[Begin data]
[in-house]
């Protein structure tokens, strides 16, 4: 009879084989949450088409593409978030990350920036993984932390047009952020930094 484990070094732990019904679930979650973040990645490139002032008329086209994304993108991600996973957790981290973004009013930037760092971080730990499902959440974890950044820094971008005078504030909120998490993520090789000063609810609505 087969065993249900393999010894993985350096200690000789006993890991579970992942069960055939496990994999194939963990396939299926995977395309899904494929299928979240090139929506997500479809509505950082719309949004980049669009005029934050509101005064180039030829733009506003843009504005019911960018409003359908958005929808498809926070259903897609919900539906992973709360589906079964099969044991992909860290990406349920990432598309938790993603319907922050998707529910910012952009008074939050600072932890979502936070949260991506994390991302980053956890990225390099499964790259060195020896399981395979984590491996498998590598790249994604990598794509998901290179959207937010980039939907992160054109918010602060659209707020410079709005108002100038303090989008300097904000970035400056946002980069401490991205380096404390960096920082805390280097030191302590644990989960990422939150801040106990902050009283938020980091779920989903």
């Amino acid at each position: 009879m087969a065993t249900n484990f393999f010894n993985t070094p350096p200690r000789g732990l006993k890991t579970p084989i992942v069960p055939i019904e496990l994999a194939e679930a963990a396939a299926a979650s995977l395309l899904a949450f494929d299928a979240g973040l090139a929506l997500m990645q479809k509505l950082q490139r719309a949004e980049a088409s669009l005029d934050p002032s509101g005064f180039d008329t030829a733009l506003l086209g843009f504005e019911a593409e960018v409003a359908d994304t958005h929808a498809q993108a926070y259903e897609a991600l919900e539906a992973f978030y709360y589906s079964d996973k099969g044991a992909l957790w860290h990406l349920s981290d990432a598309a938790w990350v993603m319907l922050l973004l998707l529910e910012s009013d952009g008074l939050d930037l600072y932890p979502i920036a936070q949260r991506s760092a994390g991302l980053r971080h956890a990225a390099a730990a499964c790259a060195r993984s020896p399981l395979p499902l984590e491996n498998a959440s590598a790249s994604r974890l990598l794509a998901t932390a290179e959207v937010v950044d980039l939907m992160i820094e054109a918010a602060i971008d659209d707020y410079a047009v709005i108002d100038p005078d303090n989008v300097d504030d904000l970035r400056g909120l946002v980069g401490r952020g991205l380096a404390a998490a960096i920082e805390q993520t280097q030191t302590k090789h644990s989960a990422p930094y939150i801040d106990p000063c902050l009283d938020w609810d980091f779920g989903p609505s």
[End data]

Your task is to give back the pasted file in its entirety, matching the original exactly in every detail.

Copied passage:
[in-house]
């Protein structure tokens, strides 16, 4: 009879084989949450088409593409978030990350920036993984932390047009952020930094 484990070094732990019904679930979650973040990645490139002032008329086209994304993108991600996973957790981290973004009013930037760092971080730990499902959440974890950044820094971008005078504030909120998490993520090789000063609810609505 087969065993249900393999010894993985350096200690000789006993890991579970992942069960055939496990994999194939963990396939299926995977395309899904494929299928979240090139929506997500479809509505950082719309949004980049669009005029934050509101005064180039030829733009506003843009504005019911960018409003359908958005929808498809926070259903897609919900539906992973709360589906079964099969044991992909860290990406349920990432598309938790993603319907922050998707529910910012952009008074939050600072932890979502936070949260991506994390991302980053956890990225390099499964790259060195020896399981395979984590491996498998590598790249994604990598794509998901290179959207937010980039939907992160054109918010602060659209707020410079709005108002100038303090989008300097904000970035400056946002980069401490991205380096404390960096920082805390280097030191302590644990989960990422939150801040106990902050009283938020980091779920989903």
């Amino acid at each position: 009879m087969a065993t249900n484990f393999f010894n993985t070094p350096p200690r000789g732990l006993k890991t579970p084989i992942v069960p055939i019904e496990l994999a194939e679930a963990a396939a299926a979650s995977l395309l899904a949450f494929d299928a979240g973040l090139a929506l997500m990645q479809k509505l950082q490139r719309a949004e980049a088409s669009l005029d934050p002032s509101g005064f180039d008329t030829a733009l506003l086209g843009f504005e019911a593409e960018v409003a359908d994304t958005h929808a498809q993108a926070y259903e897609a991600l919900e539906a992973f978030y709360y589906s079964d996973k099969g044991a992909l957790w860290h990406l349920s981290d990432a598309a938790w990350v993603m319907l922050l973004l998707l529910e910012s009013d952009g008074l939050d930037l600072y932890p979502i920036a936070q949260r991506s760092a994390g991302l980053r971080h956890a990225a390099a730990a499964c790259a060195r993984s020896p399981l395979p499902l984590e491996n498998a959440s590598a790249s994604r974890l990598l794509a998901t932390a290179e959207v937010v950044d980039l939907m992160i820094e054109a918010a602060i971008d659209d707020y410079a047009v709005i108002d100038p005078d303090n989008v300097d504030d904000l970035r400056g909120l946002v980069g401490r952020g991205l380096a404390a998490a960096i920082e805390q993520t280097q030191t302590k090789h644990s989960a990422p930094y939150i801040d106990p000063c902050l009283d938020w609810d980091f779920g989903p609505s």